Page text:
Voice Technology Hitting a High Note?

When a new whitepaper written by Pittsburgh, Pa.-based voice technology provider Vocollect landed in my e-mail inbox, I was not surprised to find it full of positive information about the wonders of voice-directed picking. After all, companies don’t prosper by releasing negative whitepapers.

The paper, Using Voice-Directed Work in the Supply Chain, showcases the ability to “improve productivity and performance, streamline the supply chain, and maximize ROI” by using voice-directed systems. These systems transmit, via a wireless network, speech-based commands generated by a warehouse management system (WMS) to workers equipped with headsets and mobile computers.

But businesses with something to gain from touting voice-directed solutions aren’t the only ones saying positive things about the technology’s impact on DC operations. Companies have been adding voice technology to their manufacturing plants, distribution centers, warehouses, and sortation facilities in increasing numbers since the late 1990s.

“Speech technology has been used successfully for applications ranging from quality control inspection at Ford, to package sorting at UPS, and grocery and freezer picking at several major installations…yielding consistent and long-term productivity,” says a Psion Teklogix whitepaper, Straight Talk About Voice-Directed Technology in the Frozen Food Business.

A hunt through Inbound Logistics’ own archives yields several stories of shippers improving warehouse operations with voice-directed solutions. Dunkin’ Donuts’ Mid-Atlantic Distribution Center, for example, achieved nearly 100-percent picking accuracy, eliminated its order-checking positions, and achieved cost benefits from reduced training time using a voice-directed picking system (Time to Deliver the Donuts, April 2005).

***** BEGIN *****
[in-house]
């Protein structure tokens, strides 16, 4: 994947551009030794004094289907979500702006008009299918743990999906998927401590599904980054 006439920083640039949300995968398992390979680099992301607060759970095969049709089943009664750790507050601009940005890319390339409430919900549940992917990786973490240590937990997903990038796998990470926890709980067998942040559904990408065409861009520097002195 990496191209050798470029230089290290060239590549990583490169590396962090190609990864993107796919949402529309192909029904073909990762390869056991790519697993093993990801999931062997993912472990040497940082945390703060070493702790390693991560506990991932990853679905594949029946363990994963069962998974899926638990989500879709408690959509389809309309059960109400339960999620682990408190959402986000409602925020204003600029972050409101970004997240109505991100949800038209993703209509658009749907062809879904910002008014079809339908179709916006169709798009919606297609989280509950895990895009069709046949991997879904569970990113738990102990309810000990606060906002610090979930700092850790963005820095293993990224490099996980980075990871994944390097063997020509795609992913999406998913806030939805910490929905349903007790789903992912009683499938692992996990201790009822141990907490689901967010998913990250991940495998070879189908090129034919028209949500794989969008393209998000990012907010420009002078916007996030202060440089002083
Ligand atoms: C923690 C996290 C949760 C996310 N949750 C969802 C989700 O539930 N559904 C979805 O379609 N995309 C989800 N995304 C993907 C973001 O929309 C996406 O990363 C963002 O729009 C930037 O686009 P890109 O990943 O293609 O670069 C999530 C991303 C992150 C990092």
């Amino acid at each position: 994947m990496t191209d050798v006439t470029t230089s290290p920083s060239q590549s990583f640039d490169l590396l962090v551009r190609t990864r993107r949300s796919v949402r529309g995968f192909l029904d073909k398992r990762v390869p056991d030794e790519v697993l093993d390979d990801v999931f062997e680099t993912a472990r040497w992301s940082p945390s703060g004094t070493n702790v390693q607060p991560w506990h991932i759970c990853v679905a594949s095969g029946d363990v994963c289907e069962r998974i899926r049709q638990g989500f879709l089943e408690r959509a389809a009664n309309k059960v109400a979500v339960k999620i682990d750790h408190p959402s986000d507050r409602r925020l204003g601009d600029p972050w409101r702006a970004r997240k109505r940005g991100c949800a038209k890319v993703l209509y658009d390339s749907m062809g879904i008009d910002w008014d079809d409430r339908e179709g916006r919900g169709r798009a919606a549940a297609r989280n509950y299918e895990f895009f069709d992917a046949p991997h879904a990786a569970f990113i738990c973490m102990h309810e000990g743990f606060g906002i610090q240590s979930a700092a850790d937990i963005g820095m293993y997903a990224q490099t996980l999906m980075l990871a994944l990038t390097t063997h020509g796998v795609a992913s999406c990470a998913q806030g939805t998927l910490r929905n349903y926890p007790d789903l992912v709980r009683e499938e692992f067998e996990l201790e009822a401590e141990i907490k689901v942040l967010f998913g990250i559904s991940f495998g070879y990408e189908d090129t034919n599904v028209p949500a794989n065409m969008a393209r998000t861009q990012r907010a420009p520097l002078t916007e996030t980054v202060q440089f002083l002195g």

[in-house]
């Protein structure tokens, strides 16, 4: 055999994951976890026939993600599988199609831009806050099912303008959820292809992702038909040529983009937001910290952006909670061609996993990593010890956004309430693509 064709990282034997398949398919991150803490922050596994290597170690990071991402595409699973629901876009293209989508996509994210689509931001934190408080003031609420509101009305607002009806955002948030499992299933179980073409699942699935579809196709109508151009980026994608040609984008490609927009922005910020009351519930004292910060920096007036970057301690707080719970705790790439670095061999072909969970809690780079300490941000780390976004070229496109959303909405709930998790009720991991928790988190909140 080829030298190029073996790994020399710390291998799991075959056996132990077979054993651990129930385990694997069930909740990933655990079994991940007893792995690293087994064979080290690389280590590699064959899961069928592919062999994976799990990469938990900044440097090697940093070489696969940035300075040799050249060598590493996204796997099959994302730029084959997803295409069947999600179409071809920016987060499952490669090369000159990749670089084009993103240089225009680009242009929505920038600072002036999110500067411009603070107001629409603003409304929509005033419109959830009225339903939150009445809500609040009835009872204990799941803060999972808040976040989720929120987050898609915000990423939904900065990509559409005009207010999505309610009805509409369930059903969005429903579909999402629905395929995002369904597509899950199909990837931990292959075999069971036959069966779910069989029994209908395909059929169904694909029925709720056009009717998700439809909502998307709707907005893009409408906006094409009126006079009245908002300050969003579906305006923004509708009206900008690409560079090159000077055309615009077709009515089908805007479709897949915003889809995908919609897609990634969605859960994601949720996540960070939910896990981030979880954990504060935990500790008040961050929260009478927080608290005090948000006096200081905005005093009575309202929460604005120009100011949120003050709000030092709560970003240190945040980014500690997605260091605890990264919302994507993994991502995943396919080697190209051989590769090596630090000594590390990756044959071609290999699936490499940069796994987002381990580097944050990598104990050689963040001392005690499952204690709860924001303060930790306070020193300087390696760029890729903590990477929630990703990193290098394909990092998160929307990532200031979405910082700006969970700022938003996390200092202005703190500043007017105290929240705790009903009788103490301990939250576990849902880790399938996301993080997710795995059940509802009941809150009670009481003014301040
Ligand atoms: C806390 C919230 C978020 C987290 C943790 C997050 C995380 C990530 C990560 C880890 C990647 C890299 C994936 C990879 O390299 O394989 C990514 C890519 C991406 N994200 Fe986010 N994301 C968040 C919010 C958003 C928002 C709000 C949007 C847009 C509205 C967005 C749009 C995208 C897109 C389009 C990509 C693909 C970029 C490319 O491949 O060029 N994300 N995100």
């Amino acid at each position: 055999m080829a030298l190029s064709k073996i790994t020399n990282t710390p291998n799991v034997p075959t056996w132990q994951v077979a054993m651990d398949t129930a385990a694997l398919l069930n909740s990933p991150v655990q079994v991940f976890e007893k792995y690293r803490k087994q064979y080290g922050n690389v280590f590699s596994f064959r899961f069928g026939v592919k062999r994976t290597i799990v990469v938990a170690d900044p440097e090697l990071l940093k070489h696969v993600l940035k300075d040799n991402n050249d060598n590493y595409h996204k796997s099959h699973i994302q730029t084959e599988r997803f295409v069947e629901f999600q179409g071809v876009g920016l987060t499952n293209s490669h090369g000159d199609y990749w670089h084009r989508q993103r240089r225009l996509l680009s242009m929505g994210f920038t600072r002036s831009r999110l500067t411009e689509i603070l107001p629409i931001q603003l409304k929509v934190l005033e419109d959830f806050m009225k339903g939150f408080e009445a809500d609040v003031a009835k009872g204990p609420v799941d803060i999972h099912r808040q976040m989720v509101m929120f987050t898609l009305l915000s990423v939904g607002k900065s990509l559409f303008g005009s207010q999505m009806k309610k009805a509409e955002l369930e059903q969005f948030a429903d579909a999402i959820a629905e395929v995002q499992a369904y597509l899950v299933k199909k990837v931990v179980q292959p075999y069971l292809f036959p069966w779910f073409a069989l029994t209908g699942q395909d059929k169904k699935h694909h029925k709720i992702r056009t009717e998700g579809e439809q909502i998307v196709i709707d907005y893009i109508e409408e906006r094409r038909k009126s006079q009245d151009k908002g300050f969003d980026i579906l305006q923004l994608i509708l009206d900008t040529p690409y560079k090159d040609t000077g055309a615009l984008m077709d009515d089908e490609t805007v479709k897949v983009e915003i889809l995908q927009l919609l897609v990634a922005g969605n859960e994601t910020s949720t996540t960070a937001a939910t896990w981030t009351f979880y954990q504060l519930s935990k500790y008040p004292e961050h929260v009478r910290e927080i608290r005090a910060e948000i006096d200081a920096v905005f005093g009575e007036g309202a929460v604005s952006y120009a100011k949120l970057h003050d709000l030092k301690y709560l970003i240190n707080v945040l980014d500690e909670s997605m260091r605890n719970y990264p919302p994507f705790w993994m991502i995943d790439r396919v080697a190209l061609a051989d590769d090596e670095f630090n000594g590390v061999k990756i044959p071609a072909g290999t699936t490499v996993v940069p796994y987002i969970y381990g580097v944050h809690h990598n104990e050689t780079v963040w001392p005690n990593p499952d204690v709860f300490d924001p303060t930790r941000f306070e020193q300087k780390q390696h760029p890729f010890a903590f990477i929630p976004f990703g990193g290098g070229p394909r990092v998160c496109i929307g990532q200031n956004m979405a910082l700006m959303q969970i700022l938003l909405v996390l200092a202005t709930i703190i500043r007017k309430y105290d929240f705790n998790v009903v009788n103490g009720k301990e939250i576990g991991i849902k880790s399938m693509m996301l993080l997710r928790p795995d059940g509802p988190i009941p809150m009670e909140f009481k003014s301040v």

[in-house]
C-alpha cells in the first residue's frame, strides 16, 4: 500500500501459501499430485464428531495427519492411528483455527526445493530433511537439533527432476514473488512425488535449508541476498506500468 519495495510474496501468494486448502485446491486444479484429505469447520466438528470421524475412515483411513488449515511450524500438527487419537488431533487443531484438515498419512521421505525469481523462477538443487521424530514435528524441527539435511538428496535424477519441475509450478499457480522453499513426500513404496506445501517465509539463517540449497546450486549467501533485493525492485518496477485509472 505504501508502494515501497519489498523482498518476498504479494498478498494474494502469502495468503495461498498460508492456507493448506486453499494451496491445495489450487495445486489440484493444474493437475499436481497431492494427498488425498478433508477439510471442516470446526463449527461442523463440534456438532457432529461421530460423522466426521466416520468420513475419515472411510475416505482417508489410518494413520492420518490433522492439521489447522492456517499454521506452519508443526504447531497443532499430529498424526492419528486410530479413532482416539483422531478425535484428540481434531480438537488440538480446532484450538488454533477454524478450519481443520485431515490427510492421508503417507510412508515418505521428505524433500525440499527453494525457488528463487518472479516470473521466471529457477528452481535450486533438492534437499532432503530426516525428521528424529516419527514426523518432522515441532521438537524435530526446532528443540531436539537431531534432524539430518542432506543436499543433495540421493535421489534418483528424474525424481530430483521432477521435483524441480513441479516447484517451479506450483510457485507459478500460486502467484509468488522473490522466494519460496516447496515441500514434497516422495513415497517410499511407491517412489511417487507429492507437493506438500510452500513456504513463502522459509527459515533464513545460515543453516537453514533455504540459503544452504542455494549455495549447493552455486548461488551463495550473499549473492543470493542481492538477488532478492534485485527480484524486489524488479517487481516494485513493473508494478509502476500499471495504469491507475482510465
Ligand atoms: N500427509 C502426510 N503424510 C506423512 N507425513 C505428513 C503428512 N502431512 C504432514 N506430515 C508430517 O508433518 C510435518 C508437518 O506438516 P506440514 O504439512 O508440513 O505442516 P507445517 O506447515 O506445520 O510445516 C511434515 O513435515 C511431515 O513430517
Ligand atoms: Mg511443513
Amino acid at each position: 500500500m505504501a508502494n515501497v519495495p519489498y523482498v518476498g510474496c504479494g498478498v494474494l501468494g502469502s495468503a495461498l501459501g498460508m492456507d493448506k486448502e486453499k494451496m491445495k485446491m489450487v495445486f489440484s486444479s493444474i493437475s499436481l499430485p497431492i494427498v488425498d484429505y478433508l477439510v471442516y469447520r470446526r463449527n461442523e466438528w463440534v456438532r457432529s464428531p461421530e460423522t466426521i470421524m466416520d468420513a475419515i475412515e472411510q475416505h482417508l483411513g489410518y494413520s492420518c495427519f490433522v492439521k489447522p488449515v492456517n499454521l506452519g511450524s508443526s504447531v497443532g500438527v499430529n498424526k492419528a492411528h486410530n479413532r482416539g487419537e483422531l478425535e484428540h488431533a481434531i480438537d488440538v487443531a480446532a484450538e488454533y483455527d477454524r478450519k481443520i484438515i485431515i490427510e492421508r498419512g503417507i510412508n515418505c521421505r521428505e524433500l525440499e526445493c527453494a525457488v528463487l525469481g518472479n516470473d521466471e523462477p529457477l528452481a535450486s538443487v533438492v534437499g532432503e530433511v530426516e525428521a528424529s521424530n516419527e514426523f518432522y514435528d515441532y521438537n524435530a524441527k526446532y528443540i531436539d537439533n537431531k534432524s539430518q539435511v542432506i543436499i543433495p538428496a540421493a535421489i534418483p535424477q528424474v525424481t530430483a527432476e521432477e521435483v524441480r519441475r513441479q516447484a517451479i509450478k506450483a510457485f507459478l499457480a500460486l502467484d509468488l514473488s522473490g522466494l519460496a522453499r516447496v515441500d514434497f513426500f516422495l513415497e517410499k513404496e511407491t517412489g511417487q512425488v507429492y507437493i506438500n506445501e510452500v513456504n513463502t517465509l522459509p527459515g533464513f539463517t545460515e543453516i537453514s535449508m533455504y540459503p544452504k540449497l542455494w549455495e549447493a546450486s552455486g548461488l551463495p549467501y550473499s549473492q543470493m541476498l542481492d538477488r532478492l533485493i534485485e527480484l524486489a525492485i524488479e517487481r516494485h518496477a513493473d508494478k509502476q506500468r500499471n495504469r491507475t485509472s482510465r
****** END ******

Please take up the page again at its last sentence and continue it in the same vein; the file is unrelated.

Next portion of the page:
So far, food and grocery companies—including such leaders as Wal-Mart, Kroger, Safeway, Price Chopper, and 7-Eleven USA—have been voice technology’s biggest cheerleaders.

That’s because “these industries have low net margins and are characterized by labor-intensive, high-volume distribution operations, especially in the order picking function,” says Marc Wulfraat, partner at Canadian consulting firm KOM International.

In addition, food and grocery companies frequently utilize cold-temperature warehouses, where employees wearing thick gloves who find it cumbersome to use scanners or paper-based picking lists benefit from voice’s hands-free setup.

They are also the companies most likely to have technology budgets large enough to accommodate voice’s price point. For small warehouses, the return on investment is not yet proven.

“A company needs to have at least 40 or 50 warehouse workers using the system for voice technology to make sense,” says Steve Banker, director, supply chain management, ARC Advisory Group, Dedham, Mass.

Warehouse managers eager to implement voice had better perfect their sales pitches.